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Wheeling Officials Seek Path to a Feasible Sidewalk Improvement Plan

Photo by Eric Ayres Displaced bricks along a sidewalk on 45th Street in South Wheeling make pedestrian passage nearly impossible. City officials are exploring ways to repair or replace the many sidewalks throughout the city that are in disrepair, even though city code states that the responsibility of sidewalk repairs lies in the hands of the abutting property owners.

WHEELING — A proposal to repair or replace all damaged sidewalks in town within the next two years raised some eyebrows in the city of Wheeling last week.

Despite what seems to be a bumpy path ahead, city leaders on the Development Committee of Wheeling City Council are moving forward with an ambitious effort to at least develop a feasible plan to fix the city’s many broken sidewalks.

Wheeling’s city code puts the responsibility of sidewalk repairs on the abutting property owner, but private property owners — particularly in neighborhoods where the sidewalks are a mess — aren’t exactly lining up to invest in their own properties, let alone in the sidewalk in front of their house.

During last weeks Development Committee meeting, Vice Mayor Chad Thalman asked that a proposed resolution be read stating the city’s pledge to “make Wheeling a more walkable city by Dec. 31, 2023” by repairing all the severely cracked and damaged sidewalks that are presenting a safety hazard to pedestrians in the city.

After a moment of awkward silence following the reading, a seemingly stunned City Manager Robert Herron interjected.

“There is no way we can ensure that every sidewalk will be repaired or replaced by — whatever the term was — by 2023,” Herron said.

“This is a big frustration for people because this started in June of 2020, and 41 months is a long time to repair sidewalks,” Thalman said.

“I have extensive experience with citywide sidewalk repair and replacement programs,” Herron said. “There is no way to easily do this or cost effectively do this and fairly do this in the state of West Virginia,” Herron said. “And we have had that conversation.”

Herron explained that in the state of Ohio, municipalities have the ability to make repairs to sidewalks that are the responsibility of the abutting property owners, and then an assessment can be placed on their property taxes to recoup the money.

“The only way to do that in West Virginia is to pass a levy and a general obligation bond issue,” Herron said. “We have the ability to go out and require the property owner to make the repair. Just like we do on a demolition project. If they don’t make the repair, we have the ability to do the demolition and assess the property.”

That ties up capital, Herron said. Collecting money from those not interested in paying would be through forced sale of the property and take at least three years under home rule.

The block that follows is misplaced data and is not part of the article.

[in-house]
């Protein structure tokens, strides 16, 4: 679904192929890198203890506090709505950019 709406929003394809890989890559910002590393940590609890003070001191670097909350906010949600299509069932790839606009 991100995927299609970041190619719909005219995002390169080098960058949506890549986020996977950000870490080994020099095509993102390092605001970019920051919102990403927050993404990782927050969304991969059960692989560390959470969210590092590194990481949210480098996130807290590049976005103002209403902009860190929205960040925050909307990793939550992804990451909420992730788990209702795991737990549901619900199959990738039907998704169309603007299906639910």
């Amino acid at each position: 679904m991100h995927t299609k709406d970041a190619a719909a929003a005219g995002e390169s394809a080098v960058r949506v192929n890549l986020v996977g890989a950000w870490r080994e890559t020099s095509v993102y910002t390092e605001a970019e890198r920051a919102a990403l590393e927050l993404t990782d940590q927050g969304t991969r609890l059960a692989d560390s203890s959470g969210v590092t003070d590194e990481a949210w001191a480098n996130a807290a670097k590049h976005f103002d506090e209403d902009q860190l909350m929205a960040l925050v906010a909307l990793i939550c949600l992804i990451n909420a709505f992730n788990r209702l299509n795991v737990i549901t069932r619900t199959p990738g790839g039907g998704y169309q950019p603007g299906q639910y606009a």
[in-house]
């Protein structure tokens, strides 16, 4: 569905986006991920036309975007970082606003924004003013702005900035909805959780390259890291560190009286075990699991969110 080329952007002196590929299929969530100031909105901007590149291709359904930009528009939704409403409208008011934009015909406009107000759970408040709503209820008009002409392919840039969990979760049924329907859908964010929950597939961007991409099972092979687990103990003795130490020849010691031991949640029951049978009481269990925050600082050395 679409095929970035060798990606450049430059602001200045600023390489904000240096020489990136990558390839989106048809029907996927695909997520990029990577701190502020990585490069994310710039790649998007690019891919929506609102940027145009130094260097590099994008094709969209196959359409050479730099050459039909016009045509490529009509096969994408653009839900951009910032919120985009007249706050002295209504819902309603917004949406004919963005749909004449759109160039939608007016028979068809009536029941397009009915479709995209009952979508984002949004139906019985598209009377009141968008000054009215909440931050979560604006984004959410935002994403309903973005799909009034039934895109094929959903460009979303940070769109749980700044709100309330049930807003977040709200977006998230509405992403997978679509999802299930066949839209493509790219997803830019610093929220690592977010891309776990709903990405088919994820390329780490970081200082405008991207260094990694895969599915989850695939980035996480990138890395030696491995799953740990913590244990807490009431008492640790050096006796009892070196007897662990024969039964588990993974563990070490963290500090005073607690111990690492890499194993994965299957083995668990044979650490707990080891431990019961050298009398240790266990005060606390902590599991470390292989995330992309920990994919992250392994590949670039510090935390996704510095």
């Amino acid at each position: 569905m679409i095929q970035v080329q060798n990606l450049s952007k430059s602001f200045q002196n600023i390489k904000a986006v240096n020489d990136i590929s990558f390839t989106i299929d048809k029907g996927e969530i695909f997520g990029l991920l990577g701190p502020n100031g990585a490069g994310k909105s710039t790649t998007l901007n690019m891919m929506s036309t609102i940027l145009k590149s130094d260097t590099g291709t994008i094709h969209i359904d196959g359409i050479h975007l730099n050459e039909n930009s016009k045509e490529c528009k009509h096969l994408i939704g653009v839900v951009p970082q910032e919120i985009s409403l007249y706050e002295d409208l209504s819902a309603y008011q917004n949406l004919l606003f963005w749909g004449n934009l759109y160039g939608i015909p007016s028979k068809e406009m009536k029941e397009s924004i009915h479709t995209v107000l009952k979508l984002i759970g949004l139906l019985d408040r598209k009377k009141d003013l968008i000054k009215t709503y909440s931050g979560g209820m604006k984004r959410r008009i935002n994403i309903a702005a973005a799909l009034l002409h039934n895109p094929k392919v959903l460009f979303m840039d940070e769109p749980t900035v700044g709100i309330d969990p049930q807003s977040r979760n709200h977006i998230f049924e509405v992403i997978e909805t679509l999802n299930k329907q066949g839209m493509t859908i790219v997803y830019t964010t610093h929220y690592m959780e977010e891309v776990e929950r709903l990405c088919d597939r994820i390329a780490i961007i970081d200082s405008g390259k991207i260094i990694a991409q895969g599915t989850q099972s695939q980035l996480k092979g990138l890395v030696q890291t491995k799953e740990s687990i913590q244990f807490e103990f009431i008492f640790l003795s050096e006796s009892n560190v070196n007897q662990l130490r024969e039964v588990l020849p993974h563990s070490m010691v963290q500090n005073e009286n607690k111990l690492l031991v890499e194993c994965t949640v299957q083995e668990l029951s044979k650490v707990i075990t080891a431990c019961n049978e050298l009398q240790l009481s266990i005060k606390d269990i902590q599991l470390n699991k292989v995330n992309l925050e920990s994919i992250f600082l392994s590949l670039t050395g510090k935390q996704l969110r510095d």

“We could fix the sidewalks — but that would tie up hundreds of thousands of dollars,” Herron said.

“I’m comfortable with that,” Thalman replied. “I think it’s that important.”

American Rescue Plan funds are not an option for a sidewalk repair program, Herron said. The city used to repair sidewalks using Community Development Block Grant funding through the U.S. Department of Housing and Urban Development up until about five years ago after changes in regulations of CDBG funding usage.

“HUD looks at it as an individual benefit, not an area benefit,” Wheeling Economic and Community Development Director Nancy Prager said.

The city could fund sidewalk repair by passing a levy while still assessing property owners. Yet a levy still would need to be passed, and everyone in the city would pay into it. This includes property owners who already invest in keeping their sidewalks in good condition, as the city code requires.

The city already has hundreds of thousands of dollars in liens from property demolitions that it will likely never collect, Herron noted.

Thalman said the difference is that if the city demolishes a structure — a process that on average costs around $12,000 per house — the empty lot that remains there is no longer worth $12,000, so the city will not likely collect the money. If a house still sits on it, the property is worth much more, he said, and with a $2,000 lien on the property for sidewalk repairs, the city is much more likely to collect.

Officials noted, however, that the money can only be collected if the property owner is willing to pay or if the city somehow collects through the forced sale of the property. The city very rarely gets its money back after liens are placed on properties, officials stated.

“Obviously, the city should be worried about getting its money back, but that’s not the be-all, end-all goal here,” Mayor Glenn Elliott said. “When you drive through our neighborhoods, you see people pushing baby strollers down the middle of the street because the sidewalks are (impassable). So the goal is to have a city full of sidewalks in our neighborhood that work.”

The mayor said sidewalk problems in the city have gone on too long without being a priority by the city to get people to address the lingering issue.

“We should be looking for ways to incentivize it — either carrot or stick … or both,” Elliott said. “To me, it needs to be done if we’re going to have a city that we’re proud of. I don’t accept that we can’t do it. I’m not convinced that we know exactly what the best approach is yet, but I think it deserves a lot further consideration, and it needs to be a priority.”

A pilot program in a specific area was proposed, but ultimately, the Development Committee agreed to approve a resolution instructing city staff to come up with a plan to present to council that is “attainable and fiscally responsible,” but one that gets the job done.

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